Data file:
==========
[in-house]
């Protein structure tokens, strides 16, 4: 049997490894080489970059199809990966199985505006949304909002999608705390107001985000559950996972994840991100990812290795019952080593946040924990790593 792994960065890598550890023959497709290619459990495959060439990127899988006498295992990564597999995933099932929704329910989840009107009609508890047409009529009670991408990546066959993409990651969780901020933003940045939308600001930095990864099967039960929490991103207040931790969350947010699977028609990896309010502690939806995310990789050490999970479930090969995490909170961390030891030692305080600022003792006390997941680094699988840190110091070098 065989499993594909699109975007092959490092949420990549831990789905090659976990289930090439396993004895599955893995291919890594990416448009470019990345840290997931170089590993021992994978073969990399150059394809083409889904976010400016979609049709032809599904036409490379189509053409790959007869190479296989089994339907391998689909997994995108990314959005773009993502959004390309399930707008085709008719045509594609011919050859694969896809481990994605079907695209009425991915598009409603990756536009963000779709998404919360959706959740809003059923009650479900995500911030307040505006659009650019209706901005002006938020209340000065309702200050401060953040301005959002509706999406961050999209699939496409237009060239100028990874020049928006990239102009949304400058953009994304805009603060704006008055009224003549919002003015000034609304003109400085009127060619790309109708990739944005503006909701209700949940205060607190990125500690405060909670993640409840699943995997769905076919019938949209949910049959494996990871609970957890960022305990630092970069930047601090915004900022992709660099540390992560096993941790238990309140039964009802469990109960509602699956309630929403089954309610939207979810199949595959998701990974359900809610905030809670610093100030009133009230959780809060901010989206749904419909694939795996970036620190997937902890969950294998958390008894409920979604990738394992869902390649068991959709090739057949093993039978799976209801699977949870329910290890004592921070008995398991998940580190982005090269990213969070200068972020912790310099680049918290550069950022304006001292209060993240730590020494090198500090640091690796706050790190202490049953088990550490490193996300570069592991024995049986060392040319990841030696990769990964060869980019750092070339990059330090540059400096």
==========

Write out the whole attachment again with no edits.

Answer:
[in-house]
């Protein structure tokens, strides 16, 4: 049997490894080489970059199809990966199985505006949304909002999608705390107001985000559950996972994840991100990812290795019952080593946040924990790593 792994960065890598550890023959497709290619459990495959060439990127899988006498295992990564597999995933099932929704329910989840009107009609508890047409009529009670991408990546066959993409990651969780901020933003940045939308600001930095990864099967039960929490991103207040931790969350947010699977028609990896309010502690939806995310990789050490999970479930090969995490909170961390030891030692305080600022003792006390997941680094699988840190110091070098 065989499993594909699109975007092959490092949420990549831990789905090659976990289930090439396993004895599955893995291919890594990416448009470019990345840290997931170089590993021992994978073969990399150059394809083409889904976010400016979609049709032809599904036409490379189509053409790959007869190479296989089994339907391998689909997994995108990314959005773009993502959004390309399930707008085709008719045509594609011919050859694969896809481990994605079907695209009425991915598009409603990756536009963000779709998404919360959706959740809003059923009650479900995500911030307040505006659009650019209706901005002006938020209340000065309702200050401060953040301005959002509706999406961050999209699939496409237009060239100028990874020049928006990239102009949304400058953009994304805009603060704006008055009224003549919002003015000034609304003109400085009127060619790309109708990739944005503006909701209700949940205060607190990125500690405060909670993640409840699943995997769905076919019938949209949910049959494996990871609970957890960022305990630092970069930047601090915004900022992709660099540390992560096993941790238990309140039964009802469990109960509602699956309630929403089954309610939207979810199949595959998701990974359900809610905030809670610093100030009133009230959780809060901010989206749904419909694939795996970036620190997937902890969950294998958390008894409920979604990738394992869902390649068991959709090739057949093993039978799976209801699977949870329910290890004592921070008995398991998940580190982005090269990213969070200068972020912790310099680049918290550069950022304006001292209060993240730590020494090198500090640091690796706050790190202490049953088990550490490193996300570069592991024995049986060392040319990841030696990769990964060869980019750092070339990059330090540059400096």